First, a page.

On January 1st, the price of domestic water rose again in Israel. The cost of a cubic meter including sewage treatment is now 9.1 NIS for the first 3.5 cm a month and then 14.64 NIS for the rest.
My neighbor reacted with frustration, “But we are blessed with such a good start to the winter rains. When water is more plentiful shouldn’t prices fall?”
That is the problem – Israeli government policy has created a complete disconnect between supply and demand. The government decided that we should no longer depend on nature but produce water through desalinating sea water. In an area of repeated periods of prolonged drought this indeed makes sense. The question is though, how independent of nature can we be, who benefits and who will pay the costs? The rising price of domestic water is a direct outcome of large scale desalination.
By the end of the year Israel should be desalinating over 300 mcm annually. Current plans are that by 2020, Israel will desalinate 750 mcm with some ministers calling for a billion mcm to be the target. Our domestic water needs are 700 mcm so that while presently we are producing desalinated water to meet half our needs in the future if these plans go forward we can do without the rains. Should we?
Desalination is in fact not at all independent of nature. In fact the process is very harmful to nature. The process is energy intensive – increasing electricity needs by 10 %, burning more fossil fuels that pollute the air and contribute to climate change (that guess what reduces rainfall). The brine emitted from the plants also pollutes our sea and our beaches.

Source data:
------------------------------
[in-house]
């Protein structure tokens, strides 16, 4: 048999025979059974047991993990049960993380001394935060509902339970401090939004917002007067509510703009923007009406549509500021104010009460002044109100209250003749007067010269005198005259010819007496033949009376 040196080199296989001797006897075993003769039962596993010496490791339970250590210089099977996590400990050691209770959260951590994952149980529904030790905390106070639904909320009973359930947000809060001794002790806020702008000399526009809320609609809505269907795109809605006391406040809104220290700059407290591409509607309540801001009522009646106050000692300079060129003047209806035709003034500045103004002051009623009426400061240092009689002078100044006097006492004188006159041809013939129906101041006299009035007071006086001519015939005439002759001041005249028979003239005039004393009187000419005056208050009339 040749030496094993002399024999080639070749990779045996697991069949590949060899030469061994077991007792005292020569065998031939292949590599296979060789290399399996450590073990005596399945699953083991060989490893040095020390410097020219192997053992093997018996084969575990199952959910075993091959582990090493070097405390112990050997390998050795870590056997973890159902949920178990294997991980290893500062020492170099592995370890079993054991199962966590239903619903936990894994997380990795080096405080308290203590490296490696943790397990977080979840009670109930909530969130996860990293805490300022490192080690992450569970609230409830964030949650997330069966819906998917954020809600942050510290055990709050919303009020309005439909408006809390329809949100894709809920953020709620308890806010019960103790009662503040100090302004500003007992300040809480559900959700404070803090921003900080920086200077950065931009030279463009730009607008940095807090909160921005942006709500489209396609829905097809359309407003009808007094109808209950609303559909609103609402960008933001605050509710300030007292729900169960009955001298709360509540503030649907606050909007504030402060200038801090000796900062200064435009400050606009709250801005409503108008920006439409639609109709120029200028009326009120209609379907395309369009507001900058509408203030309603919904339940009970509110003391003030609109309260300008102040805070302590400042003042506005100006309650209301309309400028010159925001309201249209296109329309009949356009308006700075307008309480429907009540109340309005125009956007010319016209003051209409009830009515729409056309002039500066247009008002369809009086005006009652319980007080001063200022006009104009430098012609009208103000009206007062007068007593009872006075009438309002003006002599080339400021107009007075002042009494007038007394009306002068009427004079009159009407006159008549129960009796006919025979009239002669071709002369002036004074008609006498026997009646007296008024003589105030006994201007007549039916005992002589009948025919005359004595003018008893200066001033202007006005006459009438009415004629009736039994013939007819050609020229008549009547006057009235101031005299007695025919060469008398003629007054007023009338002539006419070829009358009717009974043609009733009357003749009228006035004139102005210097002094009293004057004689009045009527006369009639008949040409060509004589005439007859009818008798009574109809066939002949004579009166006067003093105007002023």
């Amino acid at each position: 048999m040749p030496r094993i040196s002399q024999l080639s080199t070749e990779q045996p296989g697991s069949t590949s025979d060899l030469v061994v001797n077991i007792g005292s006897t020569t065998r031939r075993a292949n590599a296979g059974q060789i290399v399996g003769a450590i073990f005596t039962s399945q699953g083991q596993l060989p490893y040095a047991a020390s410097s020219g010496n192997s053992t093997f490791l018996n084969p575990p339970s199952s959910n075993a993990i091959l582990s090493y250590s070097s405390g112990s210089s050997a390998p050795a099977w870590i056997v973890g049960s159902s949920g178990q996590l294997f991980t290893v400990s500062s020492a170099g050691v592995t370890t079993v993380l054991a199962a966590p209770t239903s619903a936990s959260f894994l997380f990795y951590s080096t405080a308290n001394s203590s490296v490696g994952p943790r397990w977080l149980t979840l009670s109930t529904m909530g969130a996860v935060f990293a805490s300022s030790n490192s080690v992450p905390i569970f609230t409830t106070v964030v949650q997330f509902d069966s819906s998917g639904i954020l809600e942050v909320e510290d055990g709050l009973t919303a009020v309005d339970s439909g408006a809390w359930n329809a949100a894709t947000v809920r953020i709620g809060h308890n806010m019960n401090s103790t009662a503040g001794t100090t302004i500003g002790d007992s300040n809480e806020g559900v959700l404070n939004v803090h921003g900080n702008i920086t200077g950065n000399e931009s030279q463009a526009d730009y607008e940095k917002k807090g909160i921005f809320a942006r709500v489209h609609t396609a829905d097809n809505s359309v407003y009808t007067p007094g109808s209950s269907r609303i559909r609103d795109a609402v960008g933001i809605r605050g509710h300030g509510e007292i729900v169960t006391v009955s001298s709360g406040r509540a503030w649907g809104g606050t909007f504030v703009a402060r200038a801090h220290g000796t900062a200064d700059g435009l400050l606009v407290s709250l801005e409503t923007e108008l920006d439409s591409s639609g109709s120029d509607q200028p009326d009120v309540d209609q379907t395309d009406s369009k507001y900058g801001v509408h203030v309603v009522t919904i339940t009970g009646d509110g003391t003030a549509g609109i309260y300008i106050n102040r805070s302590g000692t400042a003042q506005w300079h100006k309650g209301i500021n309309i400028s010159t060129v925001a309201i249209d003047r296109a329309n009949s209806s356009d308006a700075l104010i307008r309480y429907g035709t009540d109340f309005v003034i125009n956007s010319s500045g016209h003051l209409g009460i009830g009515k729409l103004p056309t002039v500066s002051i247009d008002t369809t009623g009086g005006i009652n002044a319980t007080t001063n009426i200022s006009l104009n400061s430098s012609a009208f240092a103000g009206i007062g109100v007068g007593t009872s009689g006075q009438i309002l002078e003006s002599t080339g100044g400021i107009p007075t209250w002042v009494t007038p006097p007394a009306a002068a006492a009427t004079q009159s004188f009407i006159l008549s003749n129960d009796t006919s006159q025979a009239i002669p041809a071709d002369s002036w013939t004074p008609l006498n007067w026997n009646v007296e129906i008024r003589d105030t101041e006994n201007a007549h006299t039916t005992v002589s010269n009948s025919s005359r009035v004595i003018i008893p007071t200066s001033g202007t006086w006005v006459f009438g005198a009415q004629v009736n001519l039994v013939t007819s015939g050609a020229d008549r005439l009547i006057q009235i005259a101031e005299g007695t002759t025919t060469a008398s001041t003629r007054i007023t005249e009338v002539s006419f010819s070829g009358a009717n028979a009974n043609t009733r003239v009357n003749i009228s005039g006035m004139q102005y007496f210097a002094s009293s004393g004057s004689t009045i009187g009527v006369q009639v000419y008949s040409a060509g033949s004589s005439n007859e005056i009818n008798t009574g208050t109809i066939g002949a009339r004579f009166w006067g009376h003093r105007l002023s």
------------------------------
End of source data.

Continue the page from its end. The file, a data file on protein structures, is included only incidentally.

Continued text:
Who benefits? The concession to build desalination plants is not undertaken by a government authority, but through the private sector in a Build, Operate and Transfer (BOT) arrangement. The same tycoons that control so much of our economy already are the ones that own the desalination plants too. They are building the plants on the promise that the government will purchase all water that they produce for a given price irrespective of anything.
Who pays? We do! The Israeli Water Authority told us just two summers ago in their commercials – ‘save water now but in the future you will not need to as the desalination plants will be operating’. Last summer, with more desalinated water produced there were already next to no commercials. Encouraging water conservation, promoting grey water reuse that could reduce our water bills by half, are no longer in the interests of the Water Authority as the promise made to their friends, the tycoons, is to buy up all the water they produce, even when the Kinneret overflows again as expected this year.
Gidon Bromberg is the Israeli Director of EcoPeace / Friends of the Earth Middle East